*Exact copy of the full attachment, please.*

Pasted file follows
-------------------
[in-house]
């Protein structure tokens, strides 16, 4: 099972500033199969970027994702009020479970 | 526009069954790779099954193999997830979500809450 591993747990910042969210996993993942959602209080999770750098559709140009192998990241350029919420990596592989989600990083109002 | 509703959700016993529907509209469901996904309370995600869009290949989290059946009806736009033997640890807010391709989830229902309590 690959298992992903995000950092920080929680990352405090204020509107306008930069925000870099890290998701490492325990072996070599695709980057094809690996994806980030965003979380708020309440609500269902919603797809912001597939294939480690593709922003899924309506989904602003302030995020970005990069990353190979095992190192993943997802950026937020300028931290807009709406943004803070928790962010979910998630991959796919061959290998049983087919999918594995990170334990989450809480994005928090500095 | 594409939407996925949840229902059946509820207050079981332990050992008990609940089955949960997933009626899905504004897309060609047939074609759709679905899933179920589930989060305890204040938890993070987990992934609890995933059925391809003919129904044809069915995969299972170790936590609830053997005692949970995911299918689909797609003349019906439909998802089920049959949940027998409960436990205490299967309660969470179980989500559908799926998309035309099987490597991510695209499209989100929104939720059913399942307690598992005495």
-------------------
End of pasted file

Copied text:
[in-house]
């Protein structure tokens, strides 16, 4: 099972500033199969970027994702009020479970 | 526009069954790779099954193999997830979500809450 591993747990910042969210996993993942959602209080999770750098559709140009192998990241350029919420990596592989989600990083109002 | 509703959700016993529907509209469901996904309370995600869009290949989290059946009806736009033997640890807010391709989830229902309590 690959298992992903995000950092920080929680990352405090204020509107306008930069925000870099890290998701490492325990072996070599695709980057094809690996994806980030965003979380708020309440609500269902919603797809912001597939294939480690593709922003899924309506989904602003302030995020970005990069990353190979095992190192993943997802950026937020300028931290807009709406943004803070928790962010979910998630991959796919061959290998049983087919999918594995990170334990989450809480994005928090500095 | 594409939407996925949840229902059946509820207050079981332990050992008990609940089955949960997933009626899905504004897309060609047939074609759709679905899933179920589930989060305890204040938890993070987990992934609890995933059925391809003919129904044809069915995969299972170790936590609830053997005692949970995911299918689909797609003349019906439909998802089920049959949940027998409960436990205490299967309660969470179980989500559908799926998309035309099987490597991510695209499209989100929104939720059913399942307690598992005495």